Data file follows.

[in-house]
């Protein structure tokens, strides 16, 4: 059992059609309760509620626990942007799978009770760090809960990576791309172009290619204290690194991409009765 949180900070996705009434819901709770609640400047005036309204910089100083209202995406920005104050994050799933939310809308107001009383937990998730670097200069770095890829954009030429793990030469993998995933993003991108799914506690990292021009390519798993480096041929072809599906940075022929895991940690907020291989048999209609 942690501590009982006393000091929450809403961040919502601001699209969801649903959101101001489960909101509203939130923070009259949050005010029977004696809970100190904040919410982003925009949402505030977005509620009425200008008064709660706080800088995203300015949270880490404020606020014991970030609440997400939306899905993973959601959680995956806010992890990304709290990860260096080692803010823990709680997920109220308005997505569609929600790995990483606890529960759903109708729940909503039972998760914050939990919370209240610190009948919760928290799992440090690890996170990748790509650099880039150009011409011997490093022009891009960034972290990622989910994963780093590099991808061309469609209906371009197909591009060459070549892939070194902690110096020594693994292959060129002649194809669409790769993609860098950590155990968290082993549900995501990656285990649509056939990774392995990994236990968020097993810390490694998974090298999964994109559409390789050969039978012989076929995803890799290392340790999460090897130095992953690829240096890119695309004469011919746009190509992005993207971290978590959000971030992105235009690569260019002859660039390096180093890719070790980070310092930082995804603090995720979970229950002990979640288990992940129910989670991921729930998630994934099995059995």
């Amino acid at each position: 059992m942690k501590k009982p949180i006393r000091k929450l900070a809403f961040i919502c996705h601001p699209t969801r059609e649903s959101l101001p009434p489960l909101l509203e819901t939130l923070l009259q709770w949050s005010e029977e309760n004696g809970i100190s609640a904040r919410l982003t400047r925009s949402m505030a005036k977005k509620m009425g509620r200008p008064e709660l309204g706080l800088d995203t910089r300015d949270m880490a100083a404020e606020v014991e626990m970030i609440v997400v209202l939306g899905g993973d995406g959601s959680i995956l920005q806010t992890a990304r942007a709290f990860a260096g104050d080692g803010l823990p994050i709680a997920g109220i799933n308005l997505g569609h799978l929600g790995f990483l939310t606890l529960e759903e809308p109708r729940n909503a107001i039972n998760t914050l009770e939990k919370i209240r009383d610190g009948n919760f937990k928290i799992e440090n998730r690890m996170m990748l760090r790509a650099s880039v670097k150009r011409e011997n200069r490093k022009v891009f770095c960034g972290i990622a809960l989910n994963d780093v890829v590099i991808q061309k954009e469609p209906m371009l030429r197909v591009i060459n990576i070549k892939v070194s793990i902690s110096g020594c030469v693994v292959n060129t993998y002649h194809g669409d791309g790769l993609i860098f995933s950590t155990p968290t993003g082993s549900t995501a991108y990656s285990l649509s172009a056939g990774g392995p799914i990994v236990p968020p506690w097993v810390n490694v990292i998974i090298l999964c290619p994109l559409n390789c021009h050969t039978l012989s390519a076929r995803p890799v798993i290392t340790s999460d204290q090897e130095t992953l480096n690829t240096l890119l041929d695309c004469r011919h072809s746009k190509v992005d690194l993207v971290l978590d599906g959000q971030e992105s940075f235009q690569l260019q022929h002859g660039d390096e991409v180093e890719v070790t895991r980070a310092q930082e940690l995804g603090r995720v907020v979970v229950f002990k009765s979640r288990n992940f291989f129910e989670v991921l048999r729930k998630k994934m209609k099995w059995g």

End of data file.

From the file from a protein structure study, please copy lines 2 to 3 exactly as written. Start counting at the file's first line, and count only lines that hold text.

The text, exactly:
């Protein structure tokens, strides 16, 4: 059992059609309760509620626990942007799978009770760090809960990576791309172009290619204290690194991409009765 949180900070996705009434819901709770609640400047005036309204910089100083209202995406920005104050994050799933939310809308107001009383937990998730670097200069770095890829954009030429793990030469993998995933993003991108799914506690990292021009390519798993480096041929072809599906940075022929895991940690907020291989048999209609 942690501590009982006393000091929450809403961040919502601001699209969801649903959101101001489960909101509203939130923070009259949050005010029977004696809970100190904040919410982003925009949402505030977005509620009425200008008064709660706080800088995203300015949270880490404020606020014991970030609440997400939306899905993973959601959680995956806010992890990304709290990860260096080692803010823990709680997920109220308005997505569609929600790995990483606890529960759903109708729940909503039972998760914050939990919370209240610190009948919760928290799992440090690890996170990748790509650099880039150009011409011997490093022009891009960034972290990622989910994963780093590099991808061309469609209906371009197909591009060459070549892939070194902690110096020594693994292959060129002649194809669409790769993609860098950590155990968290082993549900995501990656285990649509056939990774392995990994236990968020097993810390490694998974090298999964994109559409390789050969039978012989076929995803890799290392340790999460090897130095992953690829240096890119695309004469011919746009190509992005993207971290978590959000971030992105235009690569260019002859660039390096180093890719070790980070310092930082995804603090995720979970229950002990979640288990992940129910989670991921729930998630994934099995059995």
């Amino acid at each position: 059992m942690k501590k009982p949180i006393r000091k929450l900070a809403f961040i919502c996705h601001p699209t969801r059609e649903s959101l101001p009434p489960l909101l509203e819901t939130l923070l009259q709770w949050s005010e029977e309760n004696g809970i100190s609640a904040r919410l982003t400047r925009s949402m505030a005036k977005k509620m009425g509620r200008p008064e709660l309204g706080l800088d995203t910089r300015d949270m880490a100083a404020e606020v014991e626990m970030i609440v997400v209202l939306g899905g993973d995406g959601s959680i995956l920005q806010t992890a990304r942007a709290f990860a260096g104050d080692g803010l823990p994050i709680a997920g109220i799933n308005l997505g569609h799978l929600g790995f990483l939310t606890l529960e759903e809308p109708r729940n909503a107001i039972n998760t914050l009770e939990k919370i209240r009383d610190g009948n919760f937990k928290i799992e440090n998730r690890m996170m990748l760090r790509a650099s880039v670097k150009r011409e011997n200069r490093k022009v891009f770095c960034g972290i990622a809960l989910n994963d780093v890829v590099i991808q061309k954009e469609p209906m371009l030429r197909v591009i060459n990576i070549k892939v070194s793990i902690s110096g020594c030469v693994v292959n060129t993998y002649h194809g669409d791309g790769l993609i860098f995933s950590t155990p968290t993003g082993s549900t995501a991108y990656s285990l649509s172009a056939g990774g392995p799914i990994v236990p968020p506690w097993v810390n490694v990292i998974i090298l999964c290619p994109l559409n390789c021009h050969t039978l012989s390519a076929r995803p890799v798993i290392t340790s999460d204290q090897e130095t992953l480096n690829t240096l890119l041929d695309c004469r011919h072809s746009k190509v992005d690194l993207v971290l978590d599906g959000q971030e992105s940075f235009q690569l260019q022929h002859g660039d390096e991409v180093e890719v070790t895991r980070a310092q930082e940690l995804g603090r995720v907020v979970v229950f002990k009765s979640r288990n992940f291989f129910e989670v991921l048999r729930k998630k994934m209609k099995w059995g």